In losing my late husband James, I’ve suffered many losses. The greatest of which is losing my partner, the father to my daughter Vivian and my every day person. But the terrible tragedy of losing a loved one is compounded by the unexpected loss of friends and family along the way.
My friend Thom* sat with me in the depths of grief, he was a young man who battled cancer (and won!) twice and asked me “So who else did you lose when you lost James?”. As a fellow grief-survivor he knew exactly the losses I felt. You see, when you lose a loved one, your grief is too much for some, they don’t like who you’ve become, they don’t like how grief has changed you, they instead retreat from you and ghost you.
Ghosting is often a term used in dating, when someone inexplicable disappears without a trace. No explanation given, no sense of remorse, not to be heard from again. I can’t explain their disappearance, perhaps they felt too overwhelmed, perhaps they felt they didn’t know what to do, but worst of all, maybe they didn’t want to be a part of your grief journey because they couldn’t handle the changes in you. The unfortunate reality of anyone who has been through an earth-shattering loss is that they will change. The changes are different for everyone, but for me, it has been a clearer definition of my boundaries. An acceptance that life is short. I’ve become angrier but also happier. My spectrum of emotions has broadened - my bad days are darker, but my good days are brighter.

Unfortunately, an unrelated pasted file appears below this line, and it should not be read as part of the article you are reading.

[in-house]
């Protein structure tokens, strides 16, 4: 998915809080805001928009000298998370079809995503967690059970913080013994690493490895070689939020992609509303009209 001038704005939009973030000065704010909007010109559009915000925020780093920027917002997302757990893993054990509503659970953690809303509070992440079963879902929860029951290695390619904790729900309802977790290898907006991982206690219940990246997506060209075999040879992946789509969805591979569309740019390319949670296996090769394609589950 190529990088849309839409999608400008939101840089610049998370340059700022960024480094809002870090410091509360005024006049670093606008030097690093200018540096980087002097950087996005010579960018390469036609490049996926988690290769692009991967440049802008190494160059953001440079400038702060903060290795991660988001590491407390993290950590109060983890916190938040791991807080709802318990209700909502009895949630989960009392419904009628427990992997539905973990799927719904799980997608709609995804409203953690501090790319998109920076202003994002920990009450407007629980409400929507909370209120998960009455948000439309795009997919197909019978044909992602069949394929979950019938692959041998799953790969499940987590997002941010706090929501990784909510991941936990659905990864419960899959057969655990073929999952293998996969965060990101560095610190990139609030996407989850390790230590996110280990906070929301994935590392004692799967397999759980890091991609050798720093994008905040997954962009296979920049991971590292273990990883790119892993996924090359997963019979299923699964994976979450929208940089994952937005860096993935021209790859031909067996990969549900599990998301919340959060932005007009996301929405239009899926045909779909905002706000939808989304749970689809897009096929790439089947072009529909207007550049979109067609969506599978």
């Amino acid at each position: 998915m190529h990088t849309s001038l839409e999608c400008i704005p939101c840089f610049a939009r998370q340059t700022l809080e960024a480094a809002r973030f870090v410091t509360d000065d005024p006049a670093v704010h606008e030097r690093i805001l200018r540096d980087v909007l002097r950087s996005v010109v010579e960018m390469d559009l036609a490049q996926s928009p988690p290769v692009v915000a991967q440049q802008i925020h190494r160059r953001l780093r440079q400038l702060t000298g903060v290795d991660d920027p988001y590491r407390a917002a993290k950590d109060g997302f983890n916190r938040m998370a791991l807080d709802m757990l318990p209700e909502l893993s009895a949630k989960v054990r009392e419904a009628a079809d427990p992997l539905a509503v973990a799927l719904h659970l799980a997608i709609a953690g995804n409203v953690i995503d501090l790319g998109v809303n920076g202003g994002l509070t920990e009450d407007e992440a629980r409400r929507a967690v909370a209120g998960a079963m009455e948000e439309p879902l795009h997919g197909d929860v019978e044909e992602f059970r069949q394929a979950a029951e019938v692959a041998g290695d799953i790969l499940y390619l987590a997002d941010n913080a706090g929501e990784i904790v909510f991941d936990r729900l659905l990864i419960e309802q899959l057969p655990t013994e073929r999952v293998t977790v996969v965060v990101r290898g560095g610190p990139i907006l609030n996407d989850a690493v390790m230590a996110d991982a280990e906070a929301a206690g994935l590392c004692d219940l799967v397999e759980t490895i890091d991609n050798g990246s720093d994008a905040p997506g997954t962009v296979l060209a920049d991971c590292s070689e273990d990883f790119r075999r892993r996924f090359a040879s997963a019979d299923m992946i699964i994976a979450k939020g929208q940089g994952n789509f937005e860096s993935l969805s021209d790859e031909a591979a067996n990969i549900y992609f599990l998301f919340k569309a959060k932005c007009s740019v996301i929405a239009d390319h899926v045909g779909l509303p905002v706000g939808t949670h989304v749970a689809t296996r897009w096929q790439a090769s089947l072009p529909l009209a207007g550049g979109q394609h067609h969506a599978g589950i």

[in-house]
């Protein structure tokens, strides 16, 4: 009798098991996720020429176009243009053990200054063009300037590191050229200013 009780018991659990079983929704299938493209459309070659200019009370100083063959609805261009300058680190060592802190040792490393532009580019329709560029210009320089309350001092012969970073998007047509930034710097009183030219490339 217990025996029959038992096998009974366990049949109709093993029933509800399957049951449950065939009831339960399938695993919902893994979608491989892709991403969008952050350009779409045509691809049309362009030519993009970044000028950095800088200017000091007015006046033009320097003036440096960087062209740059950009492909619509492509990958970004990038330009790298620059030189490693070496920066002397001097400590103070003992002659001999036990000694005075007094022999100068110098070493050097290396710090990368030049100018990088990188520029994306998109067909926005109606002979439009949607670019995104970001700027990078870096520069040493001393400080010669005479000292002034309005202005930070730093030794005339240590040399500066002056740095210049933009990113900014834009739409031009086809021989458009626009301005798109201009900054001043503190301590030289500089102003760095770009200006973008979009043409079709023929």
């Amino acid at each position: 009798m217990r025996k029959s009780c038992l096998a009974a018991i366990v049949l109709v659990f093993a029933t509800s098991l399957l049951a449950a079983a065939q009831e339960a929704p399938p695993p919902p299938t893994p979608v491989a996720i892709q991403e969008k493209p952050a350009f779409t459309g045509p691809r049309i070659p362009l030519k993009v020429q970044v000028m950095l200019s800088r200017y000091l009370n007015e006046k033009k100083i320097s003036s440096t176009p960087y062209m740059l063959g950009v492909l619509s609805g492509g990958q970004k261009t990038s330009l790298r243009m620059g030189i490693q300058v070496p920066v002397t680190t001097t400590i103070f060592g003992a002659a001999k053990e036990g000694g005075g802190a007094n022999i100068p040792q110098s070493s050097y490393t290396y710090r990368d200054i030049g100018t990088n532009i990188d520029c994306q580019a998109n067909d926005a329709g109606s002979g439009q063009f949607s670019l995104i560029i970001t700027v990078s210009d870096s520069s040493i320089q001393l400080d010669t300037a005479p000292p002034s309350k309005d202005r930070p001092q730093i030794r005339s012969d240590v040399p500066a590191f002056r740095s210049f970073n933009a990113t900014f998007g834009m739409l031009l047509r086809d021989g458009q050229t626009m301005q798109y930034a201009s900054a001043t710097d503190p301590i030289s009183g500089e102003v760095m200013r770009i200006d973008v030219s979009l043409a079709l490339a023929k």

In my journey, I’ve lost friends and families. They have ghosted me without much fanfare or explanation. Some of my closest family and friends have left me to cope with the grief on my own. As always, I am sure they have their version of story, but I haven’t experienced the grace of an apology or making more of an effort to repair the relationship. In most circumstances, they have disappeared. This haunts me. Their ghostly enigmas leave a question of why?
But I’ve to the conclusion there is no good enough reason why. They simply couldn’t overcome their own selfish grief to help or be part of my own. And so, with compassion and grace, I’ve let them go. Letting them go does not mean forgiveness, I am no saint, but I’ve let them go because I’ve come to focus on the people that did show up. The people who stuck around through the tears and the terrible decisions. The people who didn’t know what to do, but had the grace to show up. That’s what I am choosing to focus on, the people who showed up. They have been the resounding resource from which I drew my strength. My neighbours who invited me to Sunday evening dinners because they knew that was the loneliest time for me. My friend who invited me to Vanuatu and cried with me under the blaring wilderness of a waterfall. My mother who held my hand after my husband passed away and told me she was so proud of me, because I did the best job I could do as a carer.
The ghosts of grief have haunted me. I didn’t expect the loss of close friends and family, but in losing these ghosts, I’ve gained perspective on who are my lifelong friends. I will be forever grateful for those that did show up. I will remember each of their kind words and their selfless acts, and I hope I can do the same for them in their times of need.
I am often asked by my readers, what can they do to help a loved one going through grief? My answer is simple. Just show up.
*names have been changed